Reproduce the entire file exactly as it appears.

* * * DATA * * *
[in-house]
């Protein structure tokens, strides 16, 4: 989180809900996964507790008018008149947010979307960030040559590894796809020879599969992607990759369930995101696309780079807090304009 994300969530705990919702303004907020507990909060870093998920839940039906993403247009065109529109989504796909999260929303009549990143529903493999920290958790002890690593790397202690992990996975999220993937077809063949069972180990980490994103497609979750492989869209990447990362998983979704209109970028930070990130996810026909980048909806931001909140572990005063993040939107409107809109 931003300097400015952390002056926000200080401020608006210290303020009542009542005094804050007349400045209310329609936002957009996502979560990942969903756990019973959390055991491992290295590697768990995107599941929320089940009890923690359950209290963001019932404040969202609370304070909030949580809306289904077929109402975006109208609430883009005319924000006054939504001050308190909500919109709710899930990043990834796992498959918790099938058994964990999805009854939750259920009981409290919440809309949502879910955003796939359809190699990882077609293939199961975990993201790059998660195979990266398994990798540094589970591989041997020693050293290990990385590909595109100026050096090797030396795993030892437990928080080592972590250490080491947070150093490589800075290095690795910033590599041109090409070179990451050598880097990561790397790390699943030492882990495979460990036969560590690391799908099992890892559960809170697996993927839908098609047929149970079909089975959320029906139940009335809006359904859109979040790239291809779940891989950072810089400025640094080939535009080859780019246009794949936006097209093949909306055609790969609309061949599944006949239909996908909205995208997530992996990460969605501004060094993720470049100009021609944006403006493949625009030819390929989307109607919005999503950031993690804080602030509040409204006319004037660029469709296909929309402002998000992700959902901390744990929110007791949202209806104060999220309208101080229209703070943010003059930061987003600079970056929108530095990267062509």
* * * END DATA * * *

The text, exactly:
[in-house]
């Protein structure tokens, strides 16, 4: 989180809900996964507790008018008149947010979307960030040559590894796809020879599969992607990759369930995101696309780079807090304009 994300969530705990919702303004907020507990909060870093998920839940039906993403247009065109529109989504796909999260929303009549990143529903493999920290958790002890690593790397202690992990996975999220993937077809063949069972180990980490994103497609979750492989869209990447990362998983979704209109970028930070990130996810026909980048909806931001909140572990005063993040939107409107809109 931003300097400015952390002056926000200080401020608006210290303020009542009542005094804050007349400045209310329609936002957009996502979560990942969903756990019973959390055991491992290295590697768990995107599941929320089940009890923690359950209290963001019932404040969202609370304070909030949580809306289904077929109402975006109208609430883009005319924000006054939504001050308190909500919109709710899930990043990834796992498959918790099938058994964990999805009854939750259920009981409290919440809309949502879910955003796939359809190699990882077609293939199961975990993201790059998660195979990266398994990798540094589970591989041997020693050293290990990385590909595109100026050096090797030396795993030892437990928080080592972590250490080491947070150093490589800075290095690795910033590599041109090409070179990451050598880097990561790397790390699943030492882990495979460990036969560590690391799908099992890892559960809170697996993927839908098609047929149970079909089975959320029906139940009335809006359904859109979040790239291809779940891989950072810089400025640094080939535009080859780019246009794949936006097209093949909306055609790969609309061949599944006949239909996908909205995208997530992996990460969605501004060094993720470049100009021609944006403006493949625009030819390929989307109607919005999503950031993690804080602030509040409204006319004037660029469709296909929309402002998000992700959902901390744990929110007791949202209806104060999220309208101080229209703070943010003059930061987003600079970056929108530095990267062509």